{To judge her beginning in politics, either search for Margaret Thatcher On Her Maiden Speech in the House of Commons; or try this link:  http:www.youtube.com/watch?v=hPplggrHpbs }


Eventually Thatcher’s close advisors and supporters in Parliament informed her that she had a highly pitched voice (apparent in the BBC video interview) and she must change it if she wanted to sound like a leader instead of a silly woman. 
In possibly the most condemning scene of a mother focused on her ambition instead of her children takes place when Thatcher drives to Westminster.  The camera shows her young twins running after her car screaming and crying “Don’t go!” while she scrapes toys off the dashboard. This is a fictional scene conceivably created to continue the critique of a woman working outside the home because her twins were adults when Thatcher was head of the Conservative party.

Now that Margaret Thatcher is in her 80s and classified as suffering dementia, will we all be still and quiet while she is ignored for her achievements as the first woman elected on her own merits as leader in the Western World?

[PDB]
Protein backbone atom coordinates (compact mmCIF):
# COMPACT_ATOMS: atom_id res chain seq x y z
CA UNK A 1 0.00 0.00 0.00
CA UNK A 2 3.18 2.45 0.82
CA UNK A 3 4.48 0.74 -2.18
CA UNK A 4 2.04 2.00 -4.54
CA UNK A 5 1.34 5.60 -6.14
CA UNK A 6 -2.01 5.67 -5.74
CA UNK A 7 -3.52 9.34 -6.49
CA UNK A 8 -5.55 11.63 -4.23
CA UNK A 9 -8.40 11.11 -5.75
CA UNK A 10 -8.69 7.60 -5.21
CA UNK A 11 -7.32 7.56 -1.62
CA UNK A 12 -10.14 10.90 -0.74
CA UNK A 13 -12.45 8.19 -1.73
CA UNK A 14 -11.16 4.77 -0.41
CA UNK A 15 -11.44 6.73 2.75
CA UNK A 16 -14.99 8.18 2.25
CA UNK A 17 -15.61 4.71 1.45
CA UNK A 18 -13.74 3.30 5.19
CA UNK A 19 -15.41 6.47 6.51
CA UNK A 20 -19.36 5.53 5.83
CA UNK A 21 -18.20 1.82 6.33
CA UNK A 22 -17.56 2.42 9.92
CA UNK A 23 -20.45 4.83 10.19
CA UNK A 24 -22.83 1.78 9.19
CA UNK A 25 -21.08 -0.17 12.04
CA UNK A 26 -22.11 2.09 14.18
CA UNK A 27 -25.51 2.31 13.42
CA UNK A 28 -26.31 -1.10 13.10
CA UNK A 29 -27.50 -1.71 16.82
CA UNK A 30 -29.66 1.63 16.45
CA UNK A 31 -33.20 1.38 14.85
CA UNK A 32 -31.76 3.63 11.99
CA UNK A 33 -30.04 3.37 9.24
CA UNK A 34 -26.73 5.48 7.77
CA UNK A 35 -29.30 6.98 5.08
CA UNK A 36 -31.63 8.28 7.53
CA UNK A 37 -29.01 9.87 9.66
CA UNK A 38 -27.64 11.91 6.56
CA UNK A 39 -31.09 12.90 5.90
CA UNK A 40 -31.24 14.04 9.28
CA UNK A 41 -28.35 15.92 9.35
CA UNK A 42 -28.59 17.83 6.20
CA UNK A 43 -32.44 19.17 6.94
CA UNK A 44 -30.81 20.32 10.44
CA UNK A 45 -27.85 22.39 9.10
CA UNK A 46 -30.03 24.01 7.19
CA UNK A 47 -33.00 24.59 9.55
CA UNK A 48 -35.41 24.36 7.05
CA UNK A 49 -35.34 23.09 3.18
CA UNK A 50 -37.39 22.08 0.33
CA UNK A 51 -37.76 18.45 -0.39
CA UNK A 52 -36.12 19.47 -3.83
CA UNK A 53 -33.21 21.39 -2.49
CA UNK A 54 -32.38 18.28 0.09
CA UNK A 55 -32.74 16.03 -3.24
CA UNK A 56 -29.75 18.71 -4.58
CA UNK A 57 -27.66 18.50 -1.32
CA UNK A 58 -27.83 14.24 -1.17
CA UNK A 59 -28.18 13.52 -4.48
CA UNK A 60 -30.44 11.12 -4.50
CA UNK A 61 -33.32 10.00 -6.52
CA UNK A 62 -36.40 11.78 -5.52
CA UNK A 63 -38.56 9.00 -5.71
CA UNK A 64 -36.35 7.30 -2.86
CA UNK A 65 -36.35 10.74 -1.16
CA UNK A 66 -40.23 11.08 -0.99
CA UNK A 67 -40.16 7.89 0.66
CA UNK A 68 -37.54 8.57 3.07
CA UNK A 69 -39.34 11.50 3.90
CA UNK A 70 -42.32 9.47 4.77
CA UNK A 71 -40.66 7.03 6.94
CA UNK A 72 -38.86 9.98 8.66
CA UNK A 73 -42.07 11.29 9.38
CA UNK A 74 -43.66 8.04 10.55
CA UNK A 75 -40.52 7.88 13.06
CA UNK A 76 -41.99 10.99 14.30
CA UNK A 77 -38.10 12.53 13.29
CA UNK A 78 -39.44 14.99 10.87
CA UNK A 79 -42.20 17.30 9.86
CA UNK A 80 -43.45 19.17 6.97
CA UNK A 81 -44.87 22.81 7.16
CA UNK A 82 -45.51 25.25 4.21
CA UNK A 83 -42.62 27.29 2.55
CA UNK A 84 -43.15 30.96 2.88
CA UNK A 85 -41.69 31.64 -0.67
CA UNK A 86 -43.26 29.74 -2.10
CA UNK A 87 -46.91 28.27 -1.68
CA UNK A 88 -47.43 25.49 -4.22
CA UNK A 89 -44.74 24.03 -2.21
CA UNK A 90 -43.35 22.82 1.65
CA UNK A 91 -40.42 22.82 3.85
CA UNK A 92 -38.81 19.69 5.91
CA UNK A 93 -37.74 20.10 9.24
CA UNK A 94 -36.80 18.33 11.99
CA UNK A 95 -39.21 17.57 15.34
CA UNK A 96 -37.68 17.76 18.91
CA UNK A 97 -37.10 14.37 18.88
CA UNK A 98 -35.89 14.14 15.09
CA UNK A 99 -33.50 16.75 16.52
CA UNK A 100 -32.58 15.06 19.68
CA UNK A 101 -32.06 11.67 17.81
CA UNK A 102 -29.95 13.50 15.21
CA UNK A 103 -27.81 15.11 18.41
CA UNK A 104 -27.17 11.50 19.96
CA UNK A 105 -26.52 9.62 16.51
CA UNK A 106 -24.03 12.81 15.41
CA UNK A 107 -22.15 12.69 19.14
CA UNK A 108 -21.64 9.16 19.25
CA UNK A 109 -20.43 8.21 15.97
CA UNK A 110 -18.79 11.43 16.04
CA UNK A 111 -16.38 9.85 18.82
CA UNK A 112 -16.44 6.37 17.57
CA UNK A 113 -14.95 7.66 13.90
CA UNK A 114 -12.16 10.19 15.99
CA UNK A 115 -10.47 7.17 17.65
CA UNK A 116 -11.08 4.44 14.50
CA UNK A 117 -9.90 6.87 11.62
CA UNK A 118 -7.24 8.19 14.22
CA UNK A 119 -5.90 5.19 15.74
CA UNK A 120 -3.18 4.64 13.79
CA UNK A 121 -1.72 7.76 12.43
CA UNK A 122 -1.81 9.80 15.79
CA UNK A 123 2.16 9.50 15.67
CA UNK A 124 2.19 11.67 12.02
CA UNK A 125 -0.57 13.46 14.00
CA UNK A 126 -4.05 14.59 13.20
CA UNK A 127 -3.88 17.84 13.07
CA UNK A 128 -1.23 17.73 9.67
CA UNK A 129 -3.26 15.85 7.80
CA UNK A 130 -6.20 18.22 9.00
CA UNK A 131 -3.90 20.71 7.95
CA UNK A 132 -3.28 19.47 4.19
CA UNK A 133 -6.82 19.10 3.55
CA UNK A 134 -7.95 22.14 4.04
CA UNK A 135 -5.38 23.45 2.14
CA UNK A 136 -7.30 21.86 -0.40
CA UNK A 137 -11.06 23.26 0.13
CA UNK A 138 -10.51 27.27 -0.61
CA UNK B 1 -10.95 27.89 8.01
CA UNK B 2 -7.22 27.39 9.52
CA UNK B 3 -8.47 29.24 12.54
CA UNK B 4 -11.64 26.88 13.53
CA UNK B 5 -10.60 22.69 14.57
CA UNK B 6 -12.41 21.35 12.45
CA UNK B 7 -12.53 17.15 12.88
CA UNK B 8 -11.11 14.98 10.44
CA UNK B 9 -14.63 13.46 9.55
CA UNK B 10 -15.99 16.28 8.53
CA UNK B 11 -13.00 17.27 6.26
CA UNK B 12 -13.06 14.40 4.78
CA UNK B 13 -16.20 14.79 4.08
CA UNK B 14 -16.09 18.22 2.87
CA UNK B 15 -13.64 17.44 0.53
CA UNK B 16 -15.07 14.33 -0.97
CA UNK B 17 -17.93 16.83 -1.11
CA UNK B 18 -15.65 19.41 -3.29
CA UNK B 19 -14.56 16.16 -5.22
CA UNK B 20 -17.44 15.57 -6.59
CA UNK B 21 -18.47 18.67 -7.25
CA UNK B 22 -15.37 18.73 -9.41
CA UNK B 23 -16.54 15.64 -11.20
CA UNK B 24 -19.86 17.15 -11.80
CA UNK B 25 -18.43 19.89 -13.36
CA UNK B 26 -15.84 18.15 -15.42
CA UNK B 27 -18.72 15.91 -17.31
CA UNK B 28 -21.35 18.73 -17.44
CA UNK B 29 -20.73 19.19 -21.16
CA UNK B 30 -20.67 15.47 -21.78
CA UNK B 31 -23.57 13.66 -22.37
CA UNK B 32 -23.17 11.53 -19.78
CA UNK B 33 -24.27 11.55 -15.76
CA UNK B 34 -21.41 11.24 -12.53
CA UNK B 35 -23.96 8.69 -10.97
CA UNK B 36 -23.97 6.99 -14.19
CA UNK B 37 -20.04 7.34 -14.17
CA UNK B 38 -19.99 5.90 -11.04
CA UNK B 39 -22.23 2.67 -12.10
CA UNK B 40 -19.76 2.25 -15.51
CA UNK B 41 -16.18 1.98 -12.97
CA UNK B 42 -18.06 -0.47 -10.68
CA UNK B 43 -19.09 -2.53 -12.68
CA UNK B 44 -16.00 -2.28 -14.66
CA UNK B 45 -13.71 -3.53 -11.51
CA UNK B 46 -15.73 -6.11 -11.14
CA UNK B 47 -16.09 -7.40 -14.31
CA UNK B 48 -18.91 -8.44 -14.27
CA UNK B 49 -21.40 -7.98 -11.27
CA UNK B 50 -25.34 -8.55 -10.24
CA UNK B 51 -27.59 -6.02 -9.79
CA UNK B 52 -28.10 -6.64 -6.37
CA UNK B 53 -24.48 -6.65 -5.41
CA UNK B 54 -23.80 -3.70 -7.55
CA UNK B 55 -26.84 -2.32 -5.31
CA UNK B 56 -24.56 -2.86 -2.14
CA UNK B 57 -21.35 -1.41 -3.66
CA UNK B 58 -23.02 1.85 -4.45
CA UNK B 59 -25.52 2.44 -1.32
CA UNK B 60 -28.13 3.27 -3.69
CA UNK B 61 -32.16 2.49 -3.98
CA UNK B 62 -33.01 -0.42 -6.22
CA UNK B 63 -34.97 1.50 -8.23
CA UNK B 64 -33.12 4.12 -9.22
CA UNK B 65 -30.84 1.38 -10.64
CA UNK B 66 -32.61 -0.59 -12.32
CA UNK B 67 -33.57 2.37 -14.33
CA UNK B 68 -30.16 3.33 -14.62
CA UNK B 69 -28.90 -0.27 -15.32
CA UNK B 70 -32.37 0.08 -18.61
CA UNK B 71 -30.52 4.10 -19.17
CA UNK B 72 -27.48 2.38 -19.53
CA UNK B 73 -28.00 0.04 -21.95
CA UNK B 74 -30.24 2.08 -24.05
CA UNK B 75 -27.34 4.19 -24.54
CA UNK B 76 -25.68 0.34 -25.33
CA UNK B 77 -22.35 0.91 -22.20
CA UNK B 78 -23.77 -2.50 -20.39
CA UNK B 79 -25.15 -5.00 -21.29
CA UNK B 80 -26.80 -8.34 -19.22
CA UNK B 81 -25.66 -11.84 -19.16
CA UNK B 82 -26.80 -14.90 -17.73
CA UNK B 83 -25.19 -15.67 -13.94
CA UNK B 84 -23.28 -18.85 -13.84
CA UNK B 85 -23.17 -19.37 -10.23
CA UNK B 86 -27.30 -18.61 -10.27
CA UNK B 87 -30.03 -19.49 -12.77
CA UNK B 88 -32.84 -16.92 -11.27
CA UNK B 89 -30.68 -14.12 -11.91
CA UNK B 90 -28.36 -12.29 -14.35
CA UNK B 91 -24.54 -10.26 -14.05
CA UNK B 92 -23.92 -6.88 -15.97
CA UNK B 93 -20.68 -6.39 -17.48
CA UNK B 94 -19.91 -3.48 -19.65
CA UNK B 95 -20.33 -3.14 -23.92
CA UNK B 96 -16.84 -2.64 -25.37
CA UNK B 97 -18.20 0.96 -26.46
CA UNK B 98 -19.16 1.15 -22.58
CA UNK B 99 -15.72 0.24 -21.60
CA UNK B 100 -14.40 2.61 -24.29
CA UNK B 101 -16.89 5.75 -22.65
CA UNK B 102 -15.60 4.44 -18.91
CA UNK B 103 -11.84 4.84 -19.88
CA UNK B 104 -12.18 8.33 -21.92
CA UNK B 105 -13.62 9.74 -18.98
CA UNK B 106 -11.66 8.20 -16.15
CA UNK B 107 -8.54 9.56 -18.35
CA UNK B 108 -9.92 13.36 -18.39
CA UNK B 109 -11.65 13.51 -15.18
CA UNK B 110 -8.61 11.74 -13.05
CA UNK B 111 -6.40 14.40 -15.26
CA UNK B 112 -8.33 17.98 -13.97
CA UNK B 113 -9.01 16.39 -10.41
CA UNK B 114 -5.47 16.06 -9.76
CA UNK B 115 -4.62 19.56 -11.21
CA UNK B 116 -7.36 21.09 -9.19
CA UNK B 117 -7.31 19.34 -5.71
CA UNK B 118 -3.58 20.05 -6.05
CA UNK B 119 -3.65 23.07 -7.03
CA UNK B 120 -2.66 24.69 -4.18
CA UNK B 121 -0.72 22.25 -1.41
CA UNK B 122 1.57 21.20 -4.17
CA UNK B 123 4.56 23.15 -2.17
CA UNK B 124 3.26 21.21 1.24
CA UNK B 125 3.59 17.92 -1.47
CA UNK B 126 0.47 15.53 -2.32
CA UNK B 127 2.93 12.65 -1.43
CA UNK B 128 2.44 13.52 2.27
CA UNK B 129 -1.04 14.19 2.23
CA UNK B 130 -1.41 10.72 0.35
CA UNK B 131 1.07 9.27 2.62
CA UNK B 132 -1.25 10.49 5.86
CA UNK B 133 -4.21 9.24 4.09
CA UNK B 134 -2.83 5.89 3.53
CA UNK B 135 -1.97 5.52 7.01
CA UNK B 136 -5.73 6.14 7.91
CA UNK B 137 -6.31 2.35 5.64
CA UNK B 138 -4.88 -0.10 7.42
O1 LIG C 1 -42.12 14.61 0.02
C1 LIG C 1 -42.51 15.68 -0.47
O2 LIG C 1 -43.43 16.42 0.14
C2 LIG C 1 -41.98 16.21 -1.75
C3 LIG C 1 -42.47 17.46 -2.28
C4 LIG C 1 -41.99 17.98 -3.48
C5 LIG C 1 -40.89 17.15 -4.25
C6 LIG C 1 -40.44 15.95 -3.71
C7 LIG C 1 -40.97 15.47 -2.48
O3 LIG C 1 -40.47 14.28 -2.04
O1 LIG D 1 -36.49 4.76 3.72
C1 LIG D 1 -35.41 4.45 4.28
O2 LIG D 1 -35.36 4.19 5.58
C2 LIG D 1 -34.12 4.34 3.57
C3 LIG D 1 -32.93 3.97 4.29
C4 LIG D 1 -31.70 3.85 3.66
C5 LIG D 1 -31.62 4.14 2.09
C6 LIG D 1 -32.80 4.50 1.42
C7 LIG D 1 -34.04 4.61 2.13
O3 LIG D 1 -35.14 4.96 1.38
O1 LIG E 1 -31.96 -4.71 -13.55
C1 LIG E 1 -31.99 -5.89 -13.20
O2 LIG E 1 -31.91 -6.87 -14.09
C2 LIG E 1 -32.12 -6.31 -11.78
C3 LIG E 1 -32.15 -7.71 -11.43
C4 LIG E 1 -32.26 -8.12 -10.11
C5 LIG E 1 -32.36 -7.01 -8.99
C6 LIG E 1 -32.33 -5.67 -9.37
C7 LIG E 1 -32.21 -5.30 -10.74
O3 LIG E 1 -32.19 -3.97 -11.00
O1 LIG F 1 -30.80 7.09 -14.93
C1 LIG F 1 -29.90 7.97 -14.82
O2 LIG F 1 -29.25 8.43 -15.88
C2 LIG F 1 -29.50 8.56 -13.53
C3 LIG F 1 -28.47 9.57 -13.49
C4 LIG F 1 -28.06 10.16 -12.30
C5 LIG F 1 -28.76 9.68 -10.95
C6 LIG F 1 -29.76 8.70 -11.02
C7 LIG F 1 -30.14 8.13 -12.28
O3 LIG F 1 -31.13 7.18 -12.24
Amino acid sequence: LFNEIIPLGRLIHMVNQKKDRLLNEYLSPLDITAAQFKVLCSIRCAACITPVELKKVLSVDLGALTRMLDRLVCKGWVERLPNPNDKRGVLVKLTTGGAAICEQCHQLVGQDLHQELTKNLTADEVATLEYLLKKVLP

Will we all forget that Thatcher, the housewife/barrister who became the first woman Prime Minister, led England out of a recession, fought against Argentina in defense of the British Falkland Islands, and confronted the influence of the Soviet Union as well as socialism?

I was invited to write the section on Women and Politics in the 1996 edition of MacMillan’s Encyclopedia of the Future and included this commentary on Thatcher: Former Prime Minister Margaret Thatcher showed the world that she could be as tough in leading Great Britain to war against Argentina as she was on social issues.

Margaret Thatcher paved the way in the West for more women to lead. She deserves better treatment than what this movie offers. She was not a perfect leader nor a perfect woman but she introduced the world to what women leaders can do as an offset against all male leadership, which, as we all know, has led the world to the economic condition it now suffers from in the third millennium of all male leadership.

Note:  Meryl Streep is a founding board member of the National Women’s History Museum and I am a charter member.  This is the same museum that some Congressional leaders do not want to be built on the Capitol Mall even though it is privately funded by donations.  What can possibly be the reason behind Congressional opposition to honoring the nation’s women who have achieved the impossible in a world that made it difficult for women to be far more than the ancient church declared and intended them to be?